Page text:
'You're measuring to be just barely a size small,' my contact said when I first tried on the new Microsoft Band ($199) the day it was released. I strapped on the little bangle. It was wickedly uncomfortable. I must have grimaced. 'Try the medium, too,' he offered, and I'm glad he did. The medium size Microsoft Band was tolerable, but still not something I enjoyed wearing for the past week and a half, and that's a shame, because this activity tracker-smartwatch hybrid is brimming with novel features.
The Microsoft Band has GPS functionality, so you can go for a run without your phone and still get detailed data, such as your route, split times, and so forth. And workout-coaching is right on the bracelet, rather than in a companion app. Push notifications of text messages, upcoming calendar reminders, and more port over from your phone to the band for iOS, Android, and of course, Windows Phone, letting you see what you need to know at a glance. And all these features would be great if you can stand wearing the darn thing, which I couldn't.
The bottom line on fitness trackers in general is that you have to wear them 24/7 to get the most out of them. Microsoft's first foray into smart pedometers scores high marks for getting so many features into one band, but loses serious points for wearability. In terms of comfort and simplicity, it's a far cry from the same-price Basis Peak, our current Editors' Choice.
Design and Compatibility The problem with the Band is that it has two hard, inflexible surfaces facing one another. Try to spin it around your wrist, and you can't. One side is a capacitive TFT full color display touch screen, and it's the worse offender of the two. It measures 0.43 by 1.29 inches (11mm by 33mm), with a resolution of 320 by 106 pixels. I'm five-foot-eight with wide wrist bones, and this extra-wide screen extends past the edges of my arm on both sides. The other hard area is at the clasp, which is where Microsoft put its optical heart rate monitor (HRM). If you wear the device with the screen on the outside of your wrist, the HRM is on the inside. I've never seen that before, and quite frankly, it doesn't work. It unnecessarily creates another hard, flat surface instead of giving the band room to comform to the curves of your body. Fasten it the other way, and the screen is on the inside of your wrist. Some people might like to wear their watches this way, but it's still clunky and uncomfortable.
By contrast, the new Garmin Vivosmart, which also has push notifications (but only for iOS), is supple and thin, with a touch screen that disappears entirely when not in use. It's much more elegant and comfortable, but also more simplistic. Sometimes simplicity works, though.
The Band ships with a proprietary charger that connects simply with magnetic security, and in testing, I was able to get about four days of battery life out of the Band when not using the GPS. Microsoft estimates closer to two days of battery life during more intense usage.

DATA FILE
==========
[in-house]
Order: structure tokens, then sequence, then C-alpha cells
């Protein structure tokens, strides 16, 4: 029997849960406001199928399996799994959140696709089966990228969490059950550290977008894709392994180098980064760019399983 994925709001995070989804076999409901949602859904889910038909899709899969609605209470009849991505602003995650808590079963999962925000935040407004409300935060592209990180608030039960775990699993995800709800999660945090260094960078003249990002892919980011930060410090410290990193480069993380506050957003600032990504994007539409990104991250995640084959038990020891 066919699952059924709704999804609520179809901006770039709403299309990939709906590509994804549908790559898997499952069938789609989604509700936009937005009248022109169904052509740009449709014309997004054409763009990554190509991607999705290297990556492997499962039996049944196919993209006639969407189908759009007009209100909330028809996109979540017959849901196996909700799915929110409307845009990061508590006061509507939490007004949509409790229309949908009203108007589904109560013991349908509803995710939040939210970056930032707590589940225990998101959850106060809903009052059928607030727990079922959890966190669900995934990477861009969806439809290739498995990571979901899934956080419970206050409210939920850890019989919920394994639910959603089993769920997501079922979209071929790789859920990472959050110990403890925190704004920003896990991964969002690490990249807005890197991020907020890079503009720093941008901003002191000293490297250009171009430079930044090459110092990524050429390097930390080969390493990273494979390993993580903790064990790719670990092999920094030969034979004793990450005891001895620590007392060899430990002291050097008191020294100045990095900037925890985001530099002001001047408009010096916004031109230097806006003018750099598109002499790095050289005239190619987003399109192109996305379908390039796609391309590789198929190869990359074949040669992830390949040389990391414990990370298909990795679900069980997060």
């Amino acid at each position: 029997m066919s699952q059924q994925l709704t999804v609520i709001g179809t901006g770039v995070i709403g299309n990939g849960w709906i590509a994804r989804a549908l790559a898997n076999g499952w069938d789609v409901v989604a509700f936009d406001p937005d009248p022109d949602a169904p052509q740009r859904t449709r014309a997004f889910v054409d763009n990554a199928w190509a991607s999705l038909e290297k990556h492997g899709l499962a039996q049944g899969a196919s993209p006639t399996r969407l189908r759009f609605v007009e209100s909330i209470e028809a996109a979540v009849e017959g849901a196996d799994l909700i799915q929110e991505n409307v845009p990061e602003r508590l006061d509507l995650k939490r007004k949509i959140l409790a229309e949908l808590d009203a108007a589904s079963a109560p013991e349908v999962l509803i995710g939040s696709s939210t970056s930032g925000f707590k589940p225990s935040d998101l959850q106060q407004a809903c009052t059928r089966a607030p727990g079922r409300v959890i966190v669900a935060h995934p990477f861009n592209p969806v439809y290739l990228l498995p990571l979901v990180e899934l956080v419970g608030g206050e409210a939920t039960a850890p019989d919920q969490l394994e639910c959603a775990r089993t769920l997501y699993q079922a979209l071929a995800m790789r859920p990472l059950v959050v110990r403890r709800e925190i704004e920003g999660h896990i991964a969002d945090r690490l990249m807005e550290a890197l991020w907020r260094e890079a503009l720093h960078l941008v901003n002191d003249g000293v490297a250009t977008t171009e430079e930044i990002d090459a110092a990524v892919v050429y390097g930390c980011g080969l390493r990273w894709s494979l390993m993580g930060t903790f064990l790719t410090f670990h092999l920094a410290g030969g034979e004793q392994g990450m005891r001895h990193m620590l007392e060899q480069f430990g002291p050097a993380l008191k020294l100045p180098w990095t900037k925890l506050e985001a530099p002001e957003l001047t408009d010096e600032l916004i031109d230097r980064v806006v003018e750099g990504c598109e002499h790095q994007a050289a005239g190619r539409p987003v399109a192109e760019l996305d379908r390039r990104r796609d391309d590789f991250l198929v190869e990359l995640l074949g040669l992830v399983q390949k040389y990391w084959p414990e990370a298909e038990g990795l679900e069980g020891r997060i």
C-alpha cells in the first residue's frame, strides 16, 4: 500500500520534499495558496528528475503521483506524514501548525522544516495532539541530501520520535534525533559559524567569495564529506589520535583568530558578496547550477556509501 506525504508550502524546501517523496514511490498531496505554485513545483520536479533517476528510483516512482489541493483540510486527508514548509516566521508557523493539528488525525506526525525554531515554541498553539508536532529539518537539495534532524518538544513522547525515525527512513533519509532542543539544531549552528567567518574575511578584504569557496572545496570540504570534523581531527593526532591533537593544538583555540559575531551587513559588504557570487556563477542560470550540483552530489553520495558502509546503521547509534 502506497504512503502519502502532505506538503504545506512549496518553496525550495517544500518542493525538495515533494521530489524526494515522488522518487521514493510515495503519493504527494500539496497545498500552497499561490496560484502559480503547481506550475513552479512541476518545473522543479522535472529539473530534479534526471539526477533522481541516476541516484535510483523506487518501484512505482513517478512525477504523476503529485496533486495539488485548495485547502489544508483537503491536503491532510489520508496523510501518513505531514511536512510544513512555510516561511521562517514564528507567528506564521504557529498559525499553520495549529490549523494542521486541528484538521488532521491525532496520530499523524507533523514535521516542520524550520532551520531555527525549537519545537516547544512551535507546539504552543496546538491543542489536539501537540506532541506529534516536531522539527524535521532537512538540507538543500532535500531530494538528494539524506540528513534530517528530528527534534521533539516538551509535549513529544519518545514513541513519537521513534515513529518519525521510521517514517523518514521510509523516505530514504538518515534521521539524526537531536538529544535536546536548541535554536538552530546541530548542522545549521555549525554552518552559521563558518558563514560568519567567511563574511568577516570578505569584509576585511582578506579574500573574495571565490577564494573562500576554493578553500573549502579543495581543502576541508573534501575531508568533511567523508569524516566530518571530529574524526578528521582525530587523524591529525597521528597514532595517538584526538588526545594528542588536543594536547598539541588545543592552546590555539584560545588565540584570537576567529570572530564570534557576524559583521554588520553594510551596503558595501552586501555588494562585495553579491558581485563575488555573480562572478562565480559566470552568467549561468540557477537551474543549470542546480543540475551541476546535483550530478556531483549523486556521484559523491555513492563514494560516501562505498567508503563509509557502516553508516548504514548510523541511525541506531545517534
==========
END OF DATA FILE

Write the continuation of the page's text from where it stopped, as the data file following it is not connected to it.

In its looks, the Microsoft Band is much more similar to the Samsung Gear Fit. Both have prominent displays that scream, 'I'm a beautiful, high-resolution, full-color screen on your wrist!' You couldn't miss either one from a mile away. I rated the Samsung Gear Fit the same as the Microsoft Band, 3.5 out of 5 stars. Microsoft's tracker has a few features that the Gear Fit doesn't, but Samsung's bracelet has a leg up on comfort.
In addition to its touch screen, the Microsoft Band has two physical buttons on the bottom edge as well. You press the larger button to wake up the screen or put it to sleep. The smaller button lets you quickly cycle through some basic data, like steps so far today and heart rate, although you can see those details by tapping the screen once and swiping through a few pages. If you swipe without first tapping the screen, you reach all the many other features: messages, the sleep- and run-tracking modes, workouts, calendar appointments, a stop watch, and the settings. You can customize the order of the tiles for these functions from the companion mobile app.
Tracking and Accuracy Microsoft says its Band gets smarter the more you use it. For example, if you use the GPS run-tracking feature, the Band will begin to figure out with greater accuracy the distance you cover and in what amount of time, and how many footfalls you've had in that time. All that data translate to more accurate step counting. I've only had the Microsoft Band for less than two weeks, so I haven't noticed any real changes. But I did wear the Band concurrently with the Basis Peak, and based on what I know about my own behavior (I've been tracking for about three years using a rage of devices), the Peak's step counts seemed more in line with what I expected.
One benefit of the Microsoft Band, however, is that it also tracks distance, and distance is a far easier metric to verify than steps. Stride length and other factors make steps-per-mile vary wildly from person to person, but at least with a mileage or kilometer report you can verify whether the distances being reported are accurate. In that regard, the Microsoft Band was fairly accurate, and you can see your daily totals on the device itself. The mobile app, on the other hand, doesn't provide nearly the depth of reporting I had hoped to see. More on that in a moment.